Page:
This works because when the shell sees a command, it searches through the folders in the $PATH environment variable to find out where the command is. And the /usr/bin/local folder is in this list of paths.

Why do we use the /usr/bin/local folder rather than the /usr/bin folder? This is just a convention. In general, the /usr/bin folder is for commands which are installed with package manager tools like apt or Homebrew (on MacOS). The /usr/local/bin folder is used for commands which you create for yourself on your local machine and manage yourself3.

Summary

If you want to see the script as it should look at the end of the chapter, install the samples and open the effective-shell/scripts/common.v1.sh file. We have ‘v1’ at the end of the file name to indicate this is version one, because in later chapters we will add more features.

In this chapter we've covered quite a few of the fundamentals of shell scripts:

  • How to create a shell script
  • How comments work in shell scripts
  • How to handle long lines with continuations
  • How to run a shell script
  • How to make a shell script executable
  • How shebangs work
  • How to use the env command to make our shebangs more portable
  • How to ‘install’ scripts for the current user

In the next chapter we'll look at how to add logic to our shell scripts.


Appendix - How the Script Works

This section briefly covers how the common.sh script works. Assuming we have a history that looks like this:

vi README.md
git status
git checkout main
git status
restart-shell
git status
open .
vi README.md
open .

First we sort, putting duplicate lines next to each other:

git checkout main
git status
git status
git status
open .
open .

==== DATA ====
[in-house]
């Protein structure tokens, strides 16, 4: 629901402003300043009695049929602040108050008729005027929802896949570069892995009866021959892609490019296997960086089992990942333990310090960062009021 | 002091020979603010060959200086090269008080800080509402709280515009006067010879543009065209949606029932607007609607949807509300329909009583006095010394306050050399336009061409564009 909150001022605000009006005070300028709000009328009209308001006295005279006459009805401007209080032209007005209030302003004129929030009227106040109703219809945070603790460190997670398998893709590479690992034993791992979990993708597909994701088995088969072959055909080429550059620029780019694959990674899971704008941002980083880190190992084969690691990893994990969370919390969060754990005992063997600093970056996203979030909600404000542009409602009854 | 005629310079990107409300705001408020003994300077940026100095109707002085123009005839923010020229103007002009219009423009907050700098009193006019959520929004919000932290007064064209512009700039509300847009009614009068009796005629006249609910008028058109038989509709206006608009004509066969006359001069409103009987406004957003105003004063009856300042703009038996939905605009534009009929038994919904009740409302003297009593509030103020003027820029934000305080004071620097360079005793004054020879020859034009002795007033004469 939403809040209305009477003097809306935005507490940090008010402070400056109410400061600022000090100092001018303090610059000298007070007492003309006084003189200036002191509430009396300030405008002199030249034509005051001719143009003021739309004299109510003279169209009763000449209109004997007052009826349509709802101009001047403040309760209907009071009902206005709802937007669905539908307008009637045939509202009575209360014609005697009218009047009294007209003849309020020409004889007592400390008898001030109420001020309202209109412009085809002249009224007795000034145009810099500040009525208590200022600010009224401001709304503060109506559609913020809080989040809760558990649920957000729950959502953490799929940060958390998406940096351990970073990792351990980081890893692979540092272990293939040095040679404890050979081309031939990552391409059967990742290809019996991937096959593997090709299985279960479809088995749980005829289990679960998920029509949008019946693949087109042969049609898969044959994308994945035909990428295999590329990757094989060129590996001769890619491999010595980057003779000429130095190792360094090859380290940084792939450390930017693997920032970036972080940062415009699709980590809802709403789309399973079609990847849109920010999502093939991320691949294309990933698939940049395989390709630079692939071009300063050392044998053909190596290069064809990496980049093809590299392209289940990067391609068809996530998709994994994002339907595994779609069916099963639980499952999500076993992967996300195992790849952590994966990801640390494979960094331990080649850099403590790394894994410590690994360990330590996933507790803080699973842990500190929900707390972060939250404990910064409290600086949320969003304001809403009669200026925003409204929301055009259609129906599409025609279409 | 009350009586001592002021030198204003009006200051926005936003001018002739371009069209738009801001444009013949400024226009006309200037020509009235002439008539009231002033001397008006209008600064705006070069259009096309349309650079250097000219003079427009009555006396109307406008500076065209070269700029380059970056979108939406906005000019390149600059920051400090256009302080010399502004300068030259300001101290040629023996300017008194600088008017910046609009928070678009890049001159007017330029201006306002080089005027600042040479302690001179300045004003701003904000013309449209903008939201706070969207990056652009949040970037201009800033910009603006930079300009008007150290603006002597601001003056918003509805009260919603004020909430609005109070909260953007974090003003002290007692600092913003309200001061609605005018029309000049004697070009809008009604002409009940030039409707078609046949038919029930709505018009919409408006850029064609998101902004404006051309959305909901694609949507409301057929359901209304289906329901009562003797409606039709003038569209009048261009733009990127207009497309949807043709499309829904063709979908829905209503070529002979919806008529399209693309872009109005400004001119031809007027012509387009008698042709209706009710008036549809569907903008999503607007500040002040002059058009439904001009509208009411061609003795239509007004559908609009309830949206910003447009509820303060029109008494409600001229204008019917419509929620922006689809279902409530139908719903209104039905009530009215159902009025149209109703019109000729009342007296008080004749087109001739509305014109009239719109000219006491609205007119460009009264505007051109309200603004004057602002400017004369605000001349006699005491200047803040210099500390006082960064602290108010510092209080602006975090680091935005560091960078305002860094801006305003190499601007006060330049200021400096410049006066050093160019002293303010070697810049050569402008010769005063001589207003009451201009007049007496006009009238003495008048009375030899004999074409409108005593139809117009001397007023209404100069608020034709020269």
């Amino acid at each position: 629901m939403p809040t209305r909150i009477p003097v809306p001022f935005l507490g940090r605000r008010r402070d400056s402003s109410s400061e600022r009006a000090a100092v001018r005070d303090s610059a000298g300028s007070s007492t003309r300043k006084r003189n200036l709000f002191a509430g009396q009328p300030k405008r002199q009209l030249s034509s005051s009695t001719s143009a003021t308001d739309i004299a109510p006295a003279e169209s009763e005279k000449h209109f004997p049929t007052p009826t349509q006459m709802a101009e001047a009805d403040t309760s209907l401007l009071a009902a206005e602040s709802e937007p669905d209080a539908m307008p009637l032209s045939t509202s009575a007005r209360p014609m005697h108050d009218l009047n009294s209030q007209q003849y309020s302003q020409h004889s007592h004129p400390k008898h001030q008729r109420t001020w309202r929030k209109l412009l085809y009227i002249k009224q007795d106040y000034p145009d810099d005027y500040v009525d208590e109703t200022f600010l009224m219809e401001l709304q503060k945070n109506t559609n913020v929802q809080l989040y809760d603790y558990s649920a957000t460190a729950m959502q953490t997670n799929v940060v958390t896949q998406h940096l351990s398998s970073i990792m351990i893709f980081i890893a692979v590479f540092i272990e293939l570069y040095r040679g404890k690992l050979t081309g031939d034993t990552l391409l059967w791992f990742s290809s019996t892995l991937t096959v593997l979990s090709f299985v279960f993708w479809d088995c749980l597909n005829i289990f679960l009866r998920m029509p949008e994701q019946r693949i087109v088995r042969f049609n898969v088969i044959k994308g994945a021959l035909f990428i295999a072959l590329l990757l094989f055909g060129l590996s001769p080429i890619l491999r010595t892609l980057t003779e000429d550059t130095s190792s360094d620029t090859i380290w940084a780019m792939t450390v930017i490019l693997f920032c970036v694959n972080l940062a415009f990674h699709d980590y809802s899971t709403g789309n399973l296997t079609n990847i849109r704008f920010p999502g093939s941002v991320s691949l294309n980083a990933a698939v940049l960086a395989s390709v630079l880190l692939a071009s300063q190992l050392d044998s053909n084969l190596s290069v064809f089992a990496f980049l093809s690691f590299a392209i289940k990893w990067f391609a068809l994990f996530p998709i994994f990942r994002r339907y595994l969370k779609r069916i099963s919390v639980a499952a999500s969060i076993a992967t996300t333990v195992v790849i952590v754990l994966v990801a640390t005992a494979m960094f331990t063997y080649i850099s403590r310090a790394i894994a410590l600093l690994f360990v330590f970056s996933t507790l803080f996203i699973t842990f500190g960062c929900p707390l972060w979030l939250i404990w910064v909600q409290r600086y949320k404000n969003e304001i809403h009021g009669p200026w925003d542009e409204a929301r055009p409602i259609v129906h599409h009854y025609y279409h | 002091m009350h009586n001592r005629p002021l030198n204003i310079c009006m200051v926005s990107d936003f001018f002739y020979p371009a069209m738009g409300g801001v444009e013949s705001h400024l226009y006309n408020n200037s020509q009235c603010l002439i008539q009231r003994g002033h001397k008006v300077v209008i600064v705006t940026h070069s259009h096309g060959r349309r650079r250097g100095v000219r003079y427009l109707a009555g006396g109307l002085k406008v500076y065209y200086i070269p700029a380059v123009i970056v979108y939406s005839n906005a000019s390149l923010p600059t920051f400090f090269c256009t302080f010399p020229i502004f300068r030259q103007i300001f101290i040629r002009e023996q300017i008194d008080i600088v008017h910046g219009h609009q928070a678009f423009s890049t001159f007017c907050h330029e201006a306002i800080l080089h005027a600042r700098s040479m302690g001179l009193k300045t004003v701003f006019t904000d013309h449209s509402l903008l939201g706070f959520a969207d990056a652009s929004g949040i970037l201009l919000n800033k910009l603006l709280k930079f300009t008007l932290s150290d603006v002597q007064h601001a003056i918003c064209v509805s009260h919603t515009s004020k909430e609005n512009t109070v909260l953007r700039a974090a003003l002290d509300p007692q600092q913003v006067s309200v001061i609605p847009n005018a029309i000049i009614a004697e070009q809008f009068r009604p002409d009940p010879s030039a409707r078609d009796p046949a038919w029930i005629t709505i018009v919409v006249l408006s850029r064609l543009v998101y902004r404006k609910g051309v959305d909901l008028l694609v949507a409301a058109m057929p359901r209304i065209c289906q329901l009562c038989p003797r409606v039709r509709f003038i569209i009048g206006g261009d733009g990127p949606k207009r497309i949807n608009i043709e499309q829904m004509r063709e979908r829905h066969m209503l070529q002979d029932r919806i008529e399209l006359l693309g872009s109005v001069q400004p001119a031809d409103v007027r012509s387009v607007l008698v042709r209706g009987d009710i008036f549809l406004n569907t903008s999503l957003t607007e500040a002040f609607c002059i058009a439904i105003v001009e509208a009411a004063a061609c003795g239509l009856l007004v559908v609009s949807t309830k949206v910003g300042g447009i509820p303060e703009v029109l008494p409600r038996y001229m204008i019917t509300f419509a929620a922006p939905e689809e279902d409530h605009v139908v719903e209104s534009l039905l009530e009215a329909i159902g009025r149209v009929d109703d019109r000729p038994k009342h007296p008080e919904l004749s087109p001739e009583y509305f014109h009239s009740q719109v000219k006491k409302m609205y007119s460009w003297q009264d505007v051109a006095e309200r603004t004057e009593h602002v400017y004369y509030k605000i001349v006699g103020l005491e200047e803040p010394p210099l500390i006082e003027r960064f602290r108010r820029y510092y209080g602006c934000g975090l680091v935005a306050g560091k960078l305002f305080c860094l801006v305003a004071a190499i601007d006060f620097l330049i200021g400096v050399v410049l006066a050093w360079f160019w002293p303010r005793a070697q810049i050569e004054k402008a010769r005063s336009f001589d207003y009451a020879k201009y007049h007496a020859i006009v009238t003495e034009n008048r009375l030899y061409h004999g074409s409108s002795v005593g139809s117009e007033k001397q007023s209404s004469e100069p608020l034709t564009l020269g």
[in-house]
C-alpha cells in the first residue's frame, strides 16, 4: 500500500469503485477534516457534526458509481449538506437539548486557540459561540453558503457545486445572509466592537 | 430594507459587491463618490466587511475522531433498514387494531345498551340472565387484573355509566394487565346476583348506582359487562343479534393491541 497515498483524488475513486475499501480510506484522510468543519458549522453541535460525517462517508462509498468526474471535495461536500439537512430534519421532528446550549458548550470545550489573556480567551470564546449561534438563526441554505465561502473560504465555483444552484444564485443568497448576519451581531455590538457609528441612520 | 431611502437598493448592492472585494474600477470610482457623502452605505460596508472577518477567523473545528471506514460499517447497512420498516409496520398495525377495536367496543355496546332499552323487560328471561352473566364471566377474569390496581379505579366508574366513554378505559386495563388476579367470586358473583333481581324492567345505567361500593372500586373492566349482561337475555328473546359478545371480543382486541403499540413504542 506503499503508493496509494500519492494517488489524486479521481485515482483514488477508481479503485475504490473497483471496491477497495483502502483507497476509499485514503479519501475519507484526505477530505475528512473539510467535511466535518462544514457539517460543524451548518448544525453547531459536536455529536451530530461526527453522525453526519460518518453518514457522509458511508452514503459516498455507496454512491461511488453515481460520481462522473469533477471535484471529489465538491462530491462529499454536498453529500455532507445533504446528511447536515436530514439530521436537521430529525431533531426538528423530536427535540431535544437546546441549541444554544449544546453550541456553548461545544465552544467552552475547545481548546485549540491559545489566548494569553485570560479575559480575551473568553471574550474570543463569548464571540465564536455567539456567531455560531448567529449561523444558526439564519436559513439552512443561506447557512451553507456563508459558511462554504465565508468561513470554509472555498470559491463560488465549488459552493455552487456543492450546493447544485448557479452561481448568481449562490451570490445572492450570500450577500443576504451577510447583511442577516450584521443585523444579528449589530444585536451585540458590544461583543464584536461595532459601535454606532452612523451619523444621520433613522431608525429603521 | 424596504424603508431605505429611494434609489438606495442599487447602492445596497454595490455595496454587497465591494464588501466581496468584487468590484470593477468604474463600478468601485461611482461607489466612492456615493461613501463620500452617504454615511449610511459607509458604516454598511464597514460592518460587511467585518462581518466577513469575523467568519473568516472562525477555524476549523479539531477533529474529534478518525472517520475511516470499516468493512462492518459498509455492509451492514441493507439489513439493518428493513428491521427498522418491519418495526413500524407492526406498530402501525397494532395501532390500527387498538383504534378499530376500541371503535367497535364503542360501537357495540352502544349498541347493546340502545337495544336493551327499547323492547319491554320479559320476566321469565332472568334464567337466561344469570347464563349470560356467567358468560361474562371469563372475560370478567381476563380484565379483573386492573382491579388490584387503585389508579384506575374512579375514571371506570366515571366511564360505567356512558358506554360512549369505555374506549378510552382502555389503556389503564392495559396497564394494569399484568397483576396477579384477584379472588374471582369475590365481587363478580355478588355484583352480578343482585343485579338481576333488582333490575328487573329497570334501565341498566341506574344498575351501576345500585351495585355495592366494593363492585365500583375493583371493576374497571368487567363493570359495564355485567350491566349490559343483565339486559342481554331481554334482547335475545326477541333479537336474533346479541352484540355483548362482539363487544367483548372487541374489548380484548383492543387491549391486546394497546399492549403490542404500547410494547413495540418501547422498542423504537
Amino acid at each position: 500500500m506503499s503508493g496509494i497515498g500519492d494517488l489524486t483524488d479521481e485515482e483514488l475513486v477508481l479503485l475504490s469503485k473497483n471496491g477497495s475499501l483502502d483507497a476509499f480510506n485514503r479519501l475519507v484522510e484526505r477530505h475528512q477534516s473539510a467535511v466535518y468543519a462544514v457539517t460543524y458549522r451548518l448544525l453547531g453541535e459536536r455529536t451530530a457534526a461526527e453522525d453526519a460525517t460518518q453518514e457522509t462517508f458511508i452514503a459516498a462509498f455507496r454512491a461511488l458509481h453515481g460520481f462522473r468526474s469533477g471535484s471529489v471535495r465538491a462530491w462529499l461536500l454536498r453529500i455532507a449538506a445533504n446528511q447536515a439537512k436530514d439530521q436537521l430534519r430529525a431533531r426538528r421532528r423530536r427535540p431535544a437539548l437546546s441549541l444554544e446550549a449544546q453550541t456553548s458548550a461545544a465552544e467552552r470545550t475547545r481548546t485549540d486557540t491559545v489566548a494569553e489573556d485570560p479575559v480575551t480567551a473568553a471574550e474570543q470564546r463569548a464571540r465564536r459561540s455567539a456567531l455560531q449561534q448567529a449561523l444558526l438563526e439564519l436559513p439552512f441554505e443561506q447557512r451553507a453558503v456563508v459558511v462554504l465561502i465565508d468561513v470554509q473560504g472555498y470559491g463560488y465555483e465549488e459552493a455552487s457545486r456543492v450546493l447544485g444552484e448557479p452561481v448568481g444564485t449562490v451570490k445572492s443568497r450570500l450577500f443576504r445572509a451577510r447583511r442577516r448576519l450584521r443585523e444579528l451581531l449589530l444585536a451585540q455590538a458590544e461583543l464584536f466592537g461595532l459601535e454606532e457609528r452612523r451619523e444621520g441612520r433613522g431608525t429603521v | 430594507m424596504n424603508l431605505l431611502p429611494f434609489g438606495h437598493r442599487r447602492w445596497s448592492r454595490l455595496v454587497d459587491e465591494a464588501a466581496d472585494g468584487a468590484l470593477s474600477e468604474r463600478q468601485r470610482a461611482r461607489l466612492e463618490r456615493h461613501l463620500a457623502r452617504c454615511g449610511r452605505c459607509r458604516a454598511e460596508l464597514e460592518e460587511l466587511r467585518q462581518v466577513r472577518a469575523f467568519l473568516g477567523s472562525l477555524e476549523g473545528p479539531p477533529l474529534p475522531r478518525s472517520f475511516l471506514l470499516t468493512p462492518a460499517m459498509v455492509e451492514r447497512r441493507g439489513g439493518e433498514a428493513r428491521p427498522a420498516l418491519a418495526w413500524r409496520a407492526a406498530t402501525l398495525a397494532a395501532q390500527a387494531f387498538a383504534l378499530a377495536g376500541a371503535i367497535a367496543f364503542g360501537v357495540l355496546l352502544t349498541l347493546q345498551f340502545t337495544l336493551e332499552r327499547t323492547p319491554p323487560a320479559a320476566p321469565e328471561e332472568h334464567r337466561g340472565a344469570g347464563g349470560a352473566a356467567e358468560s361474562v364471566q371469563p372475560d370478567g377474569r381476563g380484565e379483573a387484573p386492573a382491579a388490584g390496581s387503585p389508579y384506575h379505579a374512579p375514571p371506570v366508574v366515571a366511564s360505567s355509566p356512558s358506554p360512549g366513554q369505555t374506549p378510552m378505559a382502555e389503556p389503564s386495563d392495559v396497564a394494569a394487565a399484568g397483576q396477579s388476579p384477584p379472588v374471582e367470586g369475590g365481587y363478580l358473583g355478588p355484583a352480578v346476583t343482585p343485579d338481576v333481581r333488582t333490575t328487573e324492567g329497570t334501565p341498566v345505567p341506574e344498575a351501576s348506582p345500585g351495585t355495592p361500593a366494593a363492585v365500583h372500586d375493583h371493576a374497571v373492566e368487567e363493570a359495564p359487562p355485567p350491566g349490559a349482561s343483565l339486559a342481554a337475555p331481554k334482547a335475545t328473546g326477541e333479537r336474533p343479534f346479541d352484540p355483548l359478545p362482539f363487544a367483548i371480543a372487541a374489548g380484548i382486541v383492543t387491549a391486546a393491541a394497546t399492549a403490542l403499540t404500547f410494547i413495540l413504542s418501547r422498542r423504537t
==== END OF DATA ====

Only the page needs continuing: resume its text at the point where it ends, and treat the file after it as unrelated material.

restart-shell
vi README.md
vi README.md

Then we use uniq to remove duplicate adjacent lines, passing the -c flag to include a count:

     1 git checkout main
     3 git status
     2 open .
     1 restart-shell
     2 vi README.md

Now we remove the leading whitespace:

1 git checkout main
3 git status
2 open .
1 restart-shell
2 vi README.md

Finally we sort numerically (by using the -n flag):

1 git checkout main
1 restart-shell
2 open .
2 vi README.md
3 git status

Why the numeric sort? If we didn't sort numerically and instead performed the default lexographic sort and have more than single digit results, the output would look like this:

1 git checkout main
1 restart-shell
13 git status
2 open .
2 vi README.md

This is a lexographic sort - the line starting with 13 comes after the line starting with 2. We want to sort by the value of the number.


  1. The path to the shell history file is normally available in the $HISTFILE environment variable. However, in a non-interactive shell this variable is not set (and when we run a shell script, it is run in a non-interactive shell). We'll see more about interactive and non-interactive shells later, this is just a note in case you are wondering why we don't use the $HISTFILE variable or history command! ↩︎

  2. Try putting the command pstree -p $$ in a shell script and running the script - you'll see exactly what process is run. ↩︎

  3. If you want to know more about these folders and the conventions behind them then check back soon, I am going to be adding an entire section on Linux Fundamentals, and one of the chapters will specifically be on the Linux Filesystem. This will cover ‘The Linux Filesystem Hierarchy Standard’ which defines how folders like this should be used. ↩︎

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Copyright © , Dave Kerr